Who said police need to “break down the doors” of drag shows attended by children, then “charge them all as pedophiles. Throw them in prison, and whenever they get out put them on the sex offender registry for life,” and has compared progressive politics to an aggressive cancer.

Protesters gather on Hubbard Park — while the majority demonstrate inside the IMU — surrounded by chalk art supporting the trans community (including ones reading “Kiss a trans person today” and “Hey, UIowa, there’s more people on campus than just football fans.” Wednesday, April 20, 2023. — Emma McClatchey/Little Village

Who has encouraged his followers to harass and report trans activists that have spoken out against him.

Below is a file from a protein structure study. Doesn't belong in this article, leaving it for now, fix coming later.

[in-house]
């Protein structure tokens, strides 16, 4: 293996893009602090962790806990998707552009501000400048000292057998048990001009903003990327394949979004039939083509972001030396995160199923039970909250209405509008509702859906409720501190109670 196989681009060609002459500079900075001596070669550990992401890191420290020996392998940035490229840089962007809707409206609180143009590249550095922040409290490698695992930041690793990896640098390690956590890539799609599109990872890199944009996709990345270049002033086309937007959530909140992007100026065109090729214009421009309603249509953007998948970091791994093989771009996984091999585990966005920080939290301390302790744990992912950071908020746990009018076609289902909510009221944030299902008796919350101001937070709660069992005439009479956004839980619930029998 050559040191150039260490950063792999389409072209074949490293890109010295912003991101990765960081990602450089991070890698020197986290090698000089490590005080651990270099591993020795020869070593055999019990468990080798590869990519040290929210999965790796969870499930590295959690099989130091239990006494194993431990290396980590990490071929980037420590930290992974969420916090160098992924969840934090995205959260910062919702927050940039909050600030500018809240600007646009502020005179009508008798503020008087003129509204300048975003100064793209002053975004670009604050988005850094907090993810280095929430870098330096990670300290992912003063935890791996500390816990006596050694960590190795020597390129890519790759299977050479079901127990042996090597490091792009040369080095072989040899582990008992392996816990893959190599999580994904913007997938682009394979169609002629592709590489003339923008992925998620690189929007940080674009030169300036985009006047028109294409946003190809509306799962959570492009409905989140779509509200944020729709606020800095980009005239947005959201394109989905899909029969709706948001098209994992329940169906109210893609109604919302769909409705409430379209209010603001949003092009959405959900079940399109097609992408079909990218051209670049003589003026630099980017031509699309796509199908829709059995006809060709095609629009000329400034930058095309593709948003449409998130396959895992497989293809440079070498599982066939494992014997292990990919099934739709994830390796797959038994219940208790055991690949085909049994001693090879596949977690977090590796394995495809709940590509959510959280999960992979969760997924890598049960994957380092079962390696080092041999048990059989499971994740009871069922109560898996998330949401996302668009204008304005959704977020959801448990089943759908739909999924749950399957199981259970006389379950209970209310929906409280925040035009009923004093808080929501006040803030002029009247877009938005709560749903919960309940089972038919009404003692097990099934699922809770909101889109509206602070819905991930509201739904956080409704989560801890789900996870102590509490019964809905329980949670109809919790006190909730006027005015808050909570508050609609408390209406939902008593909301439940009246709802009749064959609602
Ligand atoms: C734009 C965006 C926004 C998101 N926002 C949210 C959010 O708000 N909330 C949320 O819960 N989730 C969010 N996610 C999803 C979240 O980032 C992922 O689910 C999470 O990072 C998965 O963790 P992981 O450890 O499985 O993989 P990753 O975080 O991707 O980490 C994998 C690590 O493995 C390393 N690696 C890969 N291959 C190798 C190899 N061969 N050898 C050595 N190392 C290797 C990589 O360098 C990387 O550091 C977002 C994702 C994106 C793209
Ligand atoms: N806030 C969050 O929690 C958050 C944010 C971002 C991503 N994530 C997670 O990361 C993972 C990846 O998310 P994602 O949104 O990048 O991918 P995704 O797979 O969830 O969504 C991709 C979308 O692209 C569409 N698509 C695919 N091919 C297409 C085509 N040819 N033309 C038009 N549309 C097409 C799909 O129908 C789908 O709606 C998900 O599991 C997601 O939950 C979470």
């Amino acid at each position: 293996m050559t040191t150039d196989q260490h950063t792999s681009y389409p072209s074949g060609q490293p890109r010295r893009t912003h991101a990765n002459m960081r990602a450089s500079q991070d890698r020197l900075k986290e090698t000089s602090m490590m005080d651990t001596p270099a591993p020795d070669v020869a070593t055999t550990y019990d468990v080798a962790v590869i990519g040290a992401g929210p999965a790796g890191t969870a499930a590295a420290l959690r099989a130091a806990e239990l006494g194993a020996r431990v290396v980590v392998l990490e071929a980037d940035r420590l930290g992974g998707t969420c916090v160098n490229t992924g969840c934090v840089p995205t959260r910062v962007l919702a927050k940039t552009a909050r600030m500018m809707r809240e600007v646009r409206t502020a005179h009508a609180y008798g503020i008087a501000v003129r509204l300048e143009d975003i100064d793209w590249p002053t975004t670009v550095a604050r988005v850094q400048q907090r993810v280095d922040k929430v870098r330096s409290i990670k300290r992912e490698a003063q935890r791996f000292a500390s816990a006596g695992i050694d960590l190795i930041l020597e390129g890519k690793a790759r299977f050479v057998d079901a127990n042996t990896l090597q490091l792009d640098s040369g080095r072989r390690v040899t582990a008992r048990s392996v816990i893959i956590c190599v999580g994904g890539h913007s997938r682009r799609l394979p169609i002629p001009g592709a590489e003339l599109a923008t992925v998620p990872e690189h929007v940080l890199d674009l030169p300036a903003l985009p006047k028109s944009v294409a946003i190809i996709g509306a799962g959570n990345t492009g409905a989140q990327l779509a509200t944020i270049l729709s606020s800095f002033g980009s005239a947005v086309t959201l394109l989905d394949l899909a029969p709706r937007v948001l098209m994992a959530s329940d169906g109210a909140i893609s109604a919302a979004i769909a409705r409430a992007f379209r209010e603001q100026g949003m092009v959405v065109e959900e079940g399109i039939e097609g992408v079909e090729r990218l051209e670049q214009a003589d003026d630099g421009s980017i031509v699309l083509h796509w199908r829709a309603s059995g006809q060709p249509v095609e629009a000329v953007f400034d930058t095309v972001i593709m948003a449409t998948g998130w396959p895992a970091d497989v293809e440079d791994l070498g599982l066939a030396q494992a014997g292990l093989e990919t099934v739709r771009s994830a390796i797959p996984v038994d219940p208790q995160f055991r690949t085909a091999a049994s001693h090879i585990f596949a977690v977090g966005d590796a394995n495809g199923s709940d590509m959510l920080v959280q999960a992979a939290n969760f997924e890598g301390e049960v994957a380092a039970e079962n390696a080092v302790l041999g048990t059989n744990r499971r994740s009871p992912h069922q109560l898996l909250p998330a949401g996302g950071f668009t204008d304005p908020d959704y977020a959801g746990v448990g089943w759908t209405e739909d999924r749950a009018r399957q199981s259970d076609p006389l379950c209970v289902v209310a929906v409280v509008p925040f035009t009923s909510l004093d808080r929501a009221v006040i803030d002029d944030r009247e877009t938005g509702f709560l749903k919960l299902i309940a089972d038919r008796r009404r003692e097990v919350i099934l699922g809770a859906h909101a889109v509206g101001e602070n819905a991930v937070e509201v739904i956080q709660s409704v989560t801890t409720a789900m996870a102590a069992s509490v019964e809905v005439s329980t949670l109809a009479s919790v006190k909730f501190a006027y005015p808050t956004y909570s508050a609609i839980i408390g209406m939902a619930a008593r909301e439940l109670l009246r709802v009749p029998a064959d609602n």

Whose campaigns against children’s hospitals providing care to trans youth — done in partnership with Libs of TikTok and Tucker Carlson, and animated by deliberately misconstrued information — have reportedly inspired bomb threats against those hospitals and death threats against doctors and staff.

…but who called it “full on tyranny” when the American Medical Association sent a letter to Attorney General Merrick Garland’s office warning that rhetoric from anti-trans internet personalities is “resulting in a rapid escalation of threats, harassment, and disruption of care across jurisdictions.”

Who, when he’s not getting hacked, can’t stop posting vaguely eugenicist statements on population decline, comparing the success of minority races, and complaining how casting a Black actress as Ariel in The Little Mermaid is “white erasure.”